The ocean freight rates have risen three-fold in the last six months. The cost of freight from China is up 200 percent. G Shivakumar, Executive Director and CFO of GE Shipping shared his outlook on the situation.
“The headlines are being hit more by the container sector but to a slightly lesser extent we have seen dry bulk freight rates move up very significantly in the last few months as well,” he said.
30 percent of GE Shipping’s ships are dry bulk ships and they have been seeing rates higher than seen any time in the last 10 years.
Demand for the carriage of dry bulk cargo has gone up by 6 percent year-on-year (YoY), the fleet has gone up by 3 percent in the same period leading to tightening in the markets.
“We also have inefficiencies in the supply chain, which are caused by the COVID-19 protocols, which are in place at various ports. There is a lot of confusion and each of the ports – especially in the importing countries in the far east – tend to change and have stricter protocols on COVID-19, which is making everything less efficient than it used to be,” he said.
“Some ports in China have restricted the number of people who can come onboard the ship and to discharge a bulk carrier, you need quite a few people to come onboard. It means that you are going to take two-three days extra to discharge the ship. In one voyage which is 50-100 days, that is to do 4 percent which is gone in capacity, which means that the market is going to get tighter. That is what has made the dry bulk freight rates shoot past their 10-year highs,” he noted.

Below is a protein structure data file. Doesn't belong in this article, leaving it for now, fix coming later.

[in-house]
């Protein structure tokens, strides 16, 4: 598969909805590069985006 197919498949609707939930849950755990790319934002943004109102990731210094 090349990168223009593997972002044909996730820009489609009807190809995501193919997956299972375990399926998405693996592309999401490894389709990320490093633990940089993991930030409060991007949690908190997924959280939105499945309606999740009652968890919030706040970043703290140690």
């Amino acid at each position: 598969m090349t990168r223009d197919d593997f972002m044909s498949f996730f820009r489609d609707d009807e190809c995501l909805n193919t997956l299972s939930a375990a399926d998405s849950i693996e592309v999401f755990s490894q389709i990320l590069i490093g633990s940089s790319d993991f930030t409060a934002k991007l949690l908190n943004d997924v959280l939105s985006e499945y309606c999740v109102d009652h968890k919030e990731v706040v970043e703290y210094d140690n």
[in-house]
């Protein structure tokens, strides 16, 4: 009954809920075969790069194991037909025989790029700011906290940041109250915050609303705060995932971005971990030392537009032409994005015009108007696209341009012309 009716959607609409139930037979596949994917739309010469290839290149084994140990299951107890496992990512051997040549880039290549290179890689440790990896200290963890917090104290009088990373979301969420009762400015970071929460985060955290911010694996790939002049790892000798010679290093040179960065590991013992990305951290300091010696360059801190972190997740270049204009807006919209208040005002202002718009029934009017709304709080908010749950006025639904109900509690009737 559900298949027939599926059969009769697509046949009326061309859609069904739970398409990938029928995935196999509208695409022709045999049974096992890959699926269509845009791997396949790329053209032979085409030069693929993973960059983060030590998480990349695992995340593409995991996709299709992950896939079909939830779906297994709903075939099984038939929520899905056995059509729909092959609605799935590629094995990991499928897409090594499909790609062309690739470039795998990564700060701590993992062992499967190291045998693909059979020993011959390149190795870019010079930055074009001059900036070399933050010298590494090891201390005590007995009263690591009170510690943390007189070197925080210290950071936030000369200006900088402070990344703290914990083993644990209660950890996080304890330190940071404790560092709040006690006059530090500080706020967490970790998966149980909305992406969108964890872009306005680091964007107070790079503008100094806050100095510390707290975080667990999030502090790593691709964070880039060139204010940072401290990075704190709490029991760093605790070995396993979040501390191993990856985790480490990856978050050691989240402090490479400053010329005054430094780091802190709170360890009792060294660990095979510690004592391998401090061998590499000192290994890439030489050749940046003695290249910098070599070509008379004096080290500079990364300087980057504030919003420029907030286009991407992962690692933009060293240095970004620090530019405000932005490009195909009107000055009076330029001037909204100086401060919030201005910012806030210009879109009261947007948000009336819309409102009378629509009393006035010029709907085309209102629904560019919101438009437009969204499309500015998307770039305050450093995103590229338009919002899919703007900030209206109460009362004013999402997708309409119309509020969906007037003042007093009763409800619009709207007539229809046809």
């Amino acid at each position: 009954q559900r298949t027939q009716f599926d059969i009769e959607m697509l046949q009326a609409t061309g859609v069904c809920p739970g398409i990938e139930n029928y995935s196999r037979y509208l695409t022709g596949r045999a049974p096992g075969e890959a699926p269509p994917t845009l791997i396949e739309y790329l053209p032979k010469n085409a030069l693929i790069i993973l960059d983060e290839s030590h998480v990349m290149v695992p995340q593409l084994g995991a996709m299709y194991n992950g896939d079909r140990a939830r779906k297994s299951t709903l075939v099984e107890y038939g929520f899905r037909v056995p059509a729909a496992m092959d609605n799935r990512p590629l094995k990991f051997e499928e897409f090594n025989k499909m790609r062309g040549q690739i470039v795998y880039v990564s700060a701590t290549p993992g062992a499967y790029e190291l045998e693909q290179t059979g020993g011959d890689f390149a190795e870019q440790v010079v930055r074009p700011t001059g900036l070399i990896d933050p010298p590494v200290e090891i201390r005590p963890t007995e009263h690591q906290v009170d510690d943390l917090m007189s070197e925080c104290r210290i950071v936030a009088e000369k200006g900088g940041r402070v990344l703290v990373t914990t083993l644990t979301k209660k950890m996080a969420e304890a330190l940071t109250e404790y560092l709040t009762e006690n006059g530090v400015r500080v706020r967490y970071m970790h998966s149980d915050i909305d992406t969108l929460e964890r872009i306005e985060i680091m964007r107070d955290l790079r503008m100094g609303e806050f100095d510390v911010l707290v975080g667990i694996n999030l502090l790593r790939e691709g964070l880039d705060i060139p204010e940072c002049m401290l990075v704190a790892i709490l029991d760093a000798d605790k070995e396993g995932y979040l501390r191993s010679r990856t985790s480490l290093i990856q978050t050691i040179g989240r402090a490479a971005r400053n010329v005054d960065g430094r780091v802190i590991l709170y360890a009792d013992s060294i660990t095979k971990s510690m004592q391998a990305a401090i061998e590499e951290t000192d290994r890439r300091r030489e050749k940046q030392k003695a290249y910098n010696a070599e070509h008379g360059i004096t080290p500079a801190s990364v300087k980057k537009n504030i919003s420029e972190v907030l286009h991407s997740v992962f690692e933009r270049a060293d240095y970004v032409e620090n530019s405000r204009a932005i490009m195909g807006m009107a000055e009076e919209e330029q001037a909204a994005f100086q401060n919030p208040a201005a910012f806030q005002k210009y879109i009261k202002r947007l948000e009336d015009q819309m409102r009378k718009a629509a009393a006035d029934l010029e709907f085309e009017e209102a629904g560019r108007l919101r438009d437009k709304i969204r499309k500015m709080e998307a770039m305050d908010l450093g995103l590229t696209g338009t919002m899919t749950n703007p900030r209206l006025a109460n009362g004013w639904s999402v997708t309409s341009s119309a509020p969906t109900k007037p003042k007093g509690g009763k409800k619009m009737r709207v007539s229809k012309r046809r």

Out of 14 ships, two ships are on fixed-rate contracts. The remaining 12 ships are exposed to the spot market. So, they keep getting repriced every so often. “12 ships exposed to the spot market and enjoying the current spot market,” he said.
In terms of current spot freight rates, he shared, “These are about 9-12 months contracts. So, it would probably be somewhere around 80-100 percent higher than those rates. The spot rates are more than twice sometimes thrice as much as the rates those ships are fixed.”
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On oil demand, he said, “Five of our ships are LPG ships. They are all on time charter. That market is doing quite well and the rates are fixed at pretty profitable levels. Remaining 27 vessels, which are tankers, crude and product tankers, the rates have been terrible for the last 12 months or so. Basically, oil demand has not yet recovered even to its level of 2019.”
For the full interview, watch the accompanying video.